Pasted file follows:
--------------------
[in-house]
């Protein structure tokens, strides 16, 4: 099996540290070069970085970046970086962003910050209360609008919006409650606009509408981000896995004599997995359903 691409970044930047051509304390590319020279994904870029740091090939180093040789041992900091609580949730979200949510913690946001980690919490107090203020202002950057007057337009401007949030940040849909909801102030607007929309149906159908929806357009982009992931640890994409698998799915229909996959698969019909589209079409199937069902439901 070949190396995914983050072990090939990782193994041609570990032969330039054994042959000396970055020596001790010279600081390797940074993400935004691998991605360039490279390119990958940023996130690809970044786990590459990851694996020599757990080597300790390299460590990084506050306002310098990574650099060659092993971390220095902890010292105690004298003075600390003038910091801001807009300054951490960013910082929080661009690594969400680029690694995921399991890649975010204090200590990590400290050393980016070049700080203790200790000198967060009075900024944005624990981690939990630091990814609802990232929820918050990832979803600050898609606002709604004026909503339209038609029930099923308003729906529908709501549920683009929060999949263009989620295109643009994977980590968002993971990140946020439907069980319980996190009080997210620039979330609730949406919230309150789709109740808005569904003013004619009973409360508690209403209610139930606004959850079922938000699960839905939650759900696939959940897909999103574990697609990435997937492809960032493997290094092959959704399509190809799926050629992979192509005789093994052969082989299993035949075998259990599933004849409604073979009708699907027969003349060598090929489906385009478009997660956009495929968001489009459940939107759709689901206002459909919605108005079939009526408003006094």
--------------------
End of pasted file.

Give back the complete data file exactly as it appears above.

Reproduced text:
[in-house]
């Protein structure tokens, strides 16, 4: 099996540290070069970085970046970086962003910050209360609008919006409650606009509408981000896995004599997995359903 691409970044930047051509304390590319020279994904870029740091090939180093040789041992900091609580949730979200949510913690946001980690919490107090203020202002950057007057337009401007949030940040849909909801102030607007929309149906159908929806357009982009992931640890994409698998799915229909996959698969019909589209079409199937069902439901 070949190396995914983050072990090939990782193994041609570990032969330039054994042959000396970055020596001790010279600081390797940074993400935004691998991605360039490279390119990958940023996130690809970044786990590459990851694996020599757990080597300790390299460590990084506050306002310098990574650099060659092993971390220095902890010292105690004298003075600390003038910091801001807009300054951490960013910082929080661009690594969400680029690694995921399991890649975010204090200590990590400290050393980016070049700080203790200790000198967060009075900024944005624990981690939990630091990814609802990232929820918050990832979803600050898609606002709604004026909503339209038609029930099923308003729906529908709501549920683009929060999949263009989620295109643009994977980590968002993971990140946020439907069980319980996190009080997210620039979330609730949406919230309150789709109740808005569904003013004619009973409360508690209403209610139930606004959850079922938000699960839905939650759900696939959940897909999103574990697609990435997937492809960032493997290094092959959704399509190809799926050629992979192509005789093994052969082989299993035949075998259990599933004849409604073979009708699907027969003349060598090929489906385009478009997660956009495929968001489009459940939107759709689901206002459909919605108005079939009526408003006094």